Petro-Yuans, Petro-Dollars and Gold

Petro-Yuans, Petro-Dollars and Gold

You’ve likely heard the term “petro-dollars.” It originated in the 1970s, when Secretary of State Henry Kissinger struck an agreement with Saudi Arabia requiring that any country that wanted to purchase oil from the Saudis would have to do so with U.S. dollars.

Since then, countries around the world have been converting their currency into dollars to buy oil from the Saudis, who, historically have been the world’s largest and least expensive producer of oil.

Kissinger’s deal created ongoing global demand for U.S. dollars, since countries that wanted to buy Saudi oil had to keep a large reserve of dollars on hand. In return, Saudi Arabia received an assurance that the U.S. military would back and protect the royal family, according to Palisade Research.

The Federal Reserve Board has responded to the resulting demand for dollars by continuously adding to the supply of U.S. dollars, according to

China’s Response to Petro-Dollars

Now, after years of planning, China is retaliating with its petro-yuan, which began trading on the Shanghai International Energy Exchange, part of the Shanghai Futures Exchange at the end of March.

China is the world’s largest oil-importing and oil-consuming nation. Now Chinese and other foreign traders will be able to buy oil in yuan instead of dollars. The ability to trade oil in yuan instead of dollars will be especially helpful to Russia, Iran and Venezuela, which have been sanctioned by the U.S., according to Global Research.

“By removing themselves from the grip of the petro-dollar,” according to Zero Hedge, “China just hedged themselves from any potential sanctions by the U.S. in the oil markets – just like they did to Russia, Iran, and Venezuela.”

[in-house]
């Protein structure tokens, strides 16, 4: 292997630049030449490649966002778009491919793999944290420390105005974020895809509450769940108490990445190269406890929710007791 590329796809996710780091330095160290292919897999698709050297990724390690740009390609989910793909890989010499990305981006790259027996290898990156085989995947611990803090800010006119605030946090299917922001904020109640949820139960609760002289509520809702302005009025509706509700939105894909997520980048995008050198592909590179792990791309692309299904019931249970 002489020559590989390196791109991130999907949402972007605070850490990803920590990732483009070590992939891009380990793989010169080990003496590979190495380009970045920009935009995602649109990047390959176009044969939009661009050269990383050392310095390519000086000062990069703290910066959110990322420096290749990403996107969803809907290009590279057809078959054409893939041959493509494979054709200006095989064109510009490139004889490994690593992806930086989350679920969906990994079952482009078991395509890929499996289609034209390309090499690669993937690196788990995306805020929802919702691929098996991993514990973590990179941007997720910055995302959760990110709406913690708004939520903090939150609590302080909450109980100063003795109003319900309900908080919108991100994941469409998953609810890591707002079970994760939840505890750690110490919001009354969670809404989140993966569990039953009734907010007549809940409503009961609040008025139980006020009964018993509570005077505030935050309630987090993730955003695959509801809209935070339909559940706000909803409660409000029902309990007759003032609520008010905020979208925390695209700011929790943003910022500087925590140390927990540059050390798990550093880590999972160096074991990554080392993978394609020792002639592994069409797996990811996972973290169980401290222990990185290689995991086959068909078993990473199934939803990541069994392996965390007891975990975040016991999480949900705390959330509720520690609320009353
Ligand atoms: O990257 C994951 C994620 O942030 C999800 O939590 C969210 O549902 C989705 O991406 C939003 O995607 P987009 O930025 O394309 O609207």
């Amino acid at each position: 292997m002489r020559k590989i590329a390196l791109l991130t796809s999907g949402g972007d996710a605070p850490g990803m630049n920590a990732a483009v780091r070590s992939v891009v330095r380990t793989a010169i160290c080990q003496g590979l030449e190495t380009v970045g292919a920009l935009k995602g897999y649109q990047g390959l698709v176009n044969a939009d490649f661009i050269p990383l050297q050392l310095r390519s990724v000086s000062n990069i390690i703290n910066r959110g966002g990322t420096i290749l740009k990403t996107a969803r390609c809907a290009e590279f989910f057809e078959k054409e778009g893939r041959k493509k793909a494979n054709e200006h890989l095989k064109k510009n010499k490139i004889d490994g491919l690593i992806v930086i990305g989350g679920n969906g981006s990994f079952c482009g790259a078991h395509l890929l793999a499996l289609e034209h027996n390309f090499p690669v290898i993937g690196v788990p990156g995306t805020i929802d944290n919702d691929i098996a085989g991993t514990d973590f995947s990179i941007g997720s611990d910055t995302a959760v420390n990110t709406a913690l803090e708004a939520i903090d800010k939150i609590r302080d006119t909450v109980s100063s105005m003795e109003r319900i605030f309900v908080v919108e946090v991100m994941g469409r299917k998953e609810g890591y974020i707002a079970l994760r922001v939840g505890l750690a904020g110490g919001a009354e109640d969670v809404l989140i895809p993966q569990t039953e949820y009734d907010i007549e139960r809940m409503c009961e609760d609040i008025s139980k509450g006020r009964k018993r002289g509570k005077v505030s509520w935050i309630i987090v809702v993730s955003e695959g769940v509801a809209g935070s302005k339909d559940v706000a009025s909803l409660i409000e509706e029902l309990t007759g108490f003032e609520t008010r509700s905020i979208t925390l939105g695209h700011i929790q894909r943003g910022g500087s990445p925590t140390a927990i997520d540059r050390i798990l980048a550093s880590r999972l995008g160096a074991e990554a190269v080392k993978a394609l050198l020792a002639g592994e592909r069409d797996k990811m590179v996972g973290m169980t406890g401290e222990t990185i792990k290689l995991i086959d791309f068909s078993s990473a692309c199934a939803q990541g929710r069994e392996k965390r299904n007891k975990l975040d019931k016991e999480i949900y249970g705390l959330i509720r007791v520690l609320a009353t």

So the U.S. loses much of its leverage against some of the world’s most anti-American countries. And if a trade war develops with China, it will be that much more difficult for the U.S. to draw concessions.

Going for the Gold

“There’s a reason China and Russia have been buying and mining huge amounts of gold,” according to Palisades Research.

The petro-yuan is backed by gold.

Meanwhile, as the petro-yuan evolves, it is likely to reduce demand for the dollar.

“Investors worry that if China purchases fewer Treasuries,” Zero Hedge reported, “the U.S. government would have to find alternative buyers. That could prompt a rise in the rate of interest it pays and increase the cost of serving America’s vast national debt.”

And yet, as debt in the U.S. piles up, “this is the time where the Treasury needs someone to buy even more of (its) debt and bonds.”

And finally, keep in mind that China already holds $1.2 trillion in U.S. debt, making it the largest holder of U.S. debt. If China were to dump U.S. debt, “that would be a catastrophe – for everyone, including China,” according to Palisades Research.

“They know this – so it isn’t something they would do freely,” Palisades concluded. “But if they have to, they will.”

The dollar would plummet as a result. It may be a good time to invest in gold.

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